Taken in Asakusa, a district in Tokyo, well-known for the Sensō-ji, a Buddhist temple, as well as its shopping street. Kimmie Seif
I arrived in Yokosuka, Japan in August of 2013, just in time to start eighth grade. I was again attending a Department of Defense school on the Navy base, so I didn't necessarily have to worry about the language barrier right away. Even though I had grown used to, and even enjoyed, moving frequently, it never occurred to me that my family and I would ever be stationed outside of the United States. I was apprehensive to go off the base, as we were just outside a city and concerned that I was not as adventurous as I thought living in Guam had made me. However, I knew that if I didn't take advantage of this amazing opportunity, I would always regret it. So I just had to go for it.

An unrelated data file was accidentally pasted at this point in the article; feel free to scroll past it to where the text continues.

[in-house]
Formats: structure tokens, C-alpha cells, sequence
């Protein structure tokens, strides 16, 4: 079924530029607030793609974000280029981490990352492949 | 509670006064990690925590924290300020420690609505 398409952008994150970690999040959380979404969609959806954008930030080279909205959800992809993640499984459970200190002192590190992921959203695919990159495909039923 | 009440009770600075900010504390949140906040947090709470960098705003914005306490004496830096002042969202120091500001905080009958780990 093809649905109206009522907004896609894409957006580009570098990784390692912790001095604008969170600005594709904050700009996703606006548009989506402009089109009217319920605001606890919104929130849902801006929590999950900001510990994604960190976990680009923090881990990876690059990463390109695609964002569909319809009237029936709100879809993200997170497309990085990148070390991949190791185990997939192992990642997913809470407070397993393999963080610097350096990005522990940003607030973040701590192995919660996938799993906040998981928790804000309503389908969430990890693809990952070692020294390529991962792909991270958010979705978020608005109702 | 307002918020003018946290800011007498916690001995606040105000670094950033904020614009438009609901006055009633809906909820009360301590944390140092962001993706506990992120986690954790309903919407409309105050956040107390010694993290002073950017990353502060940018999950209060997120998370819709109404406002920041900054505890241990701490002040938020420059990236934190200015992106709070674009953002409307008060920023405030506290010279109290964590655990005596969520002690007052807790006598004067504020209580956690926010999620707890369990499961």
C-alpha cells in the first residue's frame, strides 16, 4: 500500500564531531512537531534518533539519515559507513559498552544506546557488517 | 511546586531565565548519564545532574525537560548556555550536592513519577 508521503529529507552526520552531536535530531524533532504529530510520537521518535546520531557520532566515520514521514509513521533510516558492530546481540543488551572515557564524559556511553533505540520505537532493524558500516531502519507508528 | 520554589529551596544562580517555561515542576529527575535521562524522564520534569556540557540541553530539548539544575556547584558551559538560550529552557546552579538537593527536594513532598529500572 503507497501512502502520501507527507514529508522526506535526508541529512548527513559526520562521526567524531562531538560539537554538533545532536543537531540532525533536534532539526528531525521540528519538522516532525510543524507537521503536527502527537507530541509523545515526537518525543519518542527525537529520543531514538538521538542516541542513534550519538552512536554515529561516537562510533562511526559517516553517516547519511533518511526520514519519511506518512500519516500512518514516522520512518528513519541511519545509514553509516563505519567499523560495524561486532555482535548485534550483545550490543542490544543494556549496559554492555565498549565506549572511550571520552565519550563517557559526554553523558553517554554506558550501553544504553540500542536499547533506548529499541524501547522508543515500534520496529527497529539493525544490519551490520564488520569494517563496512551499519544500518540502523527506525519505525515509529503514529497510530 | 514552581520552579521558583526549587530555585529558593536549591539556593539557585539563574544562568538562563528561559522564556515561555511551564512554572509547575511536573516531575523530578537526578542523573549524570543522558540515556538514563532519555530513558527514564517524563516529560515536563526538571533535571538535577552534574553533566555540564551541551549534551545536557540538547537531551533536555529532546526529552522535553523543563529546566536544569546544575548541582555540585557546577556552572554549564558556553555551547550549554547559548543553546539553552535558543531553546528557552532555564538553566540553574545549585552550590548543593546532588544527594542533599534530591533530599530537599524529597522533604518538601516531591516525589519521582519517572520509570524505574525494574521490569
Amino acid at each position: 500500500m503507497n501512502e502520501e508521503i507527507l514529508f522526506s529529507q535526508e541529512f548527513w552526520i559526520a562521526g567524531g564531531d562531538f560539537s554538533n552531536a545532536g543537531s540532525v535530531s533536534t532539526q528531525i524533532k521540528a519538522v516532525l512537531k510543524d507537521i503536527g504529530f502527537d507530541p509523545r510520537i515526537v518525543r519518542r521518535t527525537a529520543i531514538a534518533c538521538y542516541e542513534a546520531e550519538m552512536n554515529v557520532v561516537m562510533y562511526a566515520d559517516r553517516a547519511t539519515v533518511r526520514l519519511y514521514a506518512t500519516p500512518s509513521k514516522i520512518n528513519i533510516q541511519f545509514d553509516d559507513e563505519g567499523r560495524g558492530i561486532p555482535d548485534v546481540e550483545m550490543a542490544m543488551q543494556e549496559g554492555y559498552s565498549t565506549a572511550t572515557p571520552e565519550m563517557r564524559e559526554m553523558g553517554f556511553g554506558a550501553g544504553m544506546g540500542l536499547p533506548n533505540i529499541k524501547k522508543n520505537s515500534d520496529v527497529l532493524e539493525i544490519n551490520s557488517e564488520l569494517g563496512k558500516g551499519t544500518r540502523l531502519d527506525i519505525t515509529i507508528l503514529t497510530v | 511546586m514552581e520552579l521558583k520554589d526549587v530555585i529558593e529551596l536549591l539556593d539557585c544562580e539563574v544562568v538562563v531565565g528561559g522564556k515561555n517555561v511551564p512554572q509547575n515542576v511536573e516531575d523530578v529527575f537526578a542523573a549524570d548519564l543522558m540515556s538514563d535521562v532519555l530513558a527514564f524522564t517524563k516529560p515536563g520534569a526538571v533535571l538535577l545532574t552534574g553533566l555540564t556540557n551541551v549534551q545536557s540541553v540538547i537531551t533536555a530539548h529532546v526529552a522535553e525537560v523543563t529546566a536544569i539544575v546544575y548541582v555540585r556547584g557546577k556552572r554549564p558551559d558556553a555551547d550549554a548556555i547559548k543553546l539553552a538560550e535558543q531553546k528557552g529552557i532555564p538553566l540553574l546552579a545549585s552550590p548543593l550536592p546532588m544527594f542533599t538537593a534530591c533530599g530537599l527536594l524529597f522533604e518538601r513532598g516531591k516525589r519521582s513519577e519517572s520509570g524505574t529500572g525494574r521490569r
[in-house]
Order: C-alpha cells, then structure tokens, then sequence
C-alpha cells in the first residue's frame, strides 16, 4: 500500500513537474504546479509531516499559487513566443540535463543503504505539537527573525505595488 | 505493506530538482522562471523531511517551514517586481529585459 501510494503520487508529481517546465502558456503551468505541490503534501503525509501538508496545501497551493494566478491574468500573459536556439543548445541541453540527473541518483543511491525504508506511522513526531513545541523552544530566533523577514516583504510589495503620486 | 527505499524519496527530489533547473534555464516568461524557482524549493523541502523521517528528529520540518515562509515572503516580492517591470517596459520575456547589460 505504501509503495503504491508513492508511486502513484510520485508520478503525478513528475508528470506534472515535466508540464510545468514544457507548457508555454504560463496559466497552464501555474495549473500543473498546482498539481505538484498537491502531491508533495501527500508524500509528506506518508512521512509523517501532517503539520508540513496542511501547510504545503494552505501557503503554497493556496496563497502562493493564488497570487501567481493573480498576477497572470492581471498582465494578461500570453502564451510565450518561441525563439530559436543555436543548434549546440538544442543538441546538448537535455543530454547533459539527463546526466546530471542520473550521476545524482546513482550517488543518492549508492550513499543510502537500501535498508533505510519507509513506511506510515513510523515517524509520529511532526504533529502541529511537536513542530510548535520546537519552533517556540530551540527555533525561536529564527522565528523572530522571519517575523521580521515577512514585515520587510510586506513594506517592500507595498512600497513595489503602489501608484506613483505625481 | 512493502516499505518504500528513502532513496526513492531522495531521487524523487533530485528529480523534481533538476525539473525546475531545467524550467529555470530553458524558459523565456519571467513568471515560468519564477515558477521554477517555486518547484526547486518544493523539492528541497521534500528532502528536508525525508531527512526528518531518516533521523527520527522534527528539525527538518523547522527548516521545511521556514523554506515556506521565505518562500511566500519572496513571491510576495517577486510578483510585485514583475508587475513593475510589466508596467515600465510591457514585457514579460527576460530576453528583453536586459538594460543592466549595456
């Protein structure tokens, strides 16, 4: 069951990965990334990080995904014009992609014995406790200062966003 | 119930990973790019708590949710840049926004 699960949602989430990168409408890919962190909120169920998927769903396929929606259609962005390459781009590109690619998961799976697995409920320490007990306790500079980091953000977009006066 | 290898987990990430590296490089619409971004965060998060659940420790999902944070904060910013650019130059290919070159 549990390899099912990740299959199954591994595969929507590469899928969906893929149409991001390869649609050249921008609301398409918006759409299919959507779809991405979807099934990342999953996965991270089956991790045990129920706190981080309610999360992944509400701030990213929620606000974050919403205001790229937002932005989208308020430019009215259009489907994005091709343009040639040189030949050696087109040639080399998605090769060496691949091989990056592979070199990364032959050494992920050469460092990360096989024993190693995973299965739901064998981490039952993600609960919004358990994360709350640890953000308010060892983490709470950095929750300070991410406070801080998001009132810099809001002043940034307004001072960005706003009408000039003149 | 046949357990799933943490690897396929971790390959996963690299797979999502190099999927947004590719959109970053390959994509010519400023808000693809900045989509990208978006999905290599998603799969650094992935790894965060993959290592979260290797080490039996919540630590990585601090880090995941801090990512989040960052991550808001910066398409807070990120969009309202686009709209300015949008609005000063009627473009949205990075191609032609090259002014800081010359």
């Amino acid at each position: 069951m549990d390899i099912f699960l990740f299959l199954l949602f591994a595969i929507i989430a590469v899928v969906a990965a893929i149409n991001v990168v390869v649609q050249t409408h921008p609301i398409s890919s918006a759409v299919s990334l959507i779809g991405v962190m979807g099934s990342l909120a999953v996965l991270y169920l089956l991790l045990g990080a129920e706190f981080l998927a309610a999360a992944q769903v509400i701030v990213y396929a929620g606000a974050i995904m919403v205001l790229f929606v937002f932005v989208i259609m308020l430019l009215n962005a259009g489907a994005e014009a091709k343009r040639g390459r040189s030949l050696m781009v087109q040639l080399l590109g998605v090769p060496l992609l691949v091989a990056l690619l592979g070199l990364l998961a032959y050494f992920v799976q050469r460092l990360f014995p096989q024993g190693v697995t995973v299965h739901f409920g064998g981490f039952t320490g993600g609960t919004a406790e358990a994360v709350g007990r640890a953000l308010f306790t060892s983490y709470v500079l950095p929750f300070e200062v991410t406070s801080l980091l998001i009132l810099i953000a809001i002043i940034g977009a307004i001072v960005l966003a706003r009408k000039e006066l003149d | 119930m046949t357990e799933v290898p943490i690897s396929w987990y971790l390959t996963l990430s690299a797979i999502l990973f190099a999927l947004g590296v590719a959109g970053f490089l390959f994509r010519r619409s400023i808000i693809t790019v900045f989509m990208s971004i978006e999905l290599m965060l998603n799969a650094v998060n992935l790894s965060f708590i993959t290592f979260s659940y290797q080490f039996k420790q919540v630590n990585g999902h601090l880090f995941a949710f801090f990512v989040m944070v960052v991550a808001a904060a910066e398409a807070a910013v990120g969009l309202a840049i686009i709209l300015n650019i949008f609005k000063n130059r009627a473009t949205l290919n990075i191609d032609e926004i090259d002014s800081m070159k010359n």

Sumo Wrestling Tournament in 2013, Tokyo Kimmie Seif
Once I did, there was no stopping me. I started off small, going to the mall or to a rotary sushi restaurant, all close to home but far enough away that I was off the base. Once I had done that, I started going farther, going on the metro into Tokyo or to Yokohama, exploring the city with my friends or family. My family and I also did some sort of excursion every weekend that allowed us to see as much of Japan as we could in the short year we were there. We saw the annual Cherry Blossom Festival, ziplined at the base of Mount Fuji, we were almost trampled at Shibuya Crossing, and yes, even saw a sumo wrestling championship. Living in Japan, although intimidating at first, taught me to be more outgoing and not be afraid of new opportunities.
Taken at Diver City Plaza, a well-known shopping mall in TokyoKimmie Seif
Chinaman's Hat - rock formation located off the Kualoa Regional Beach Park.Kimmie Seif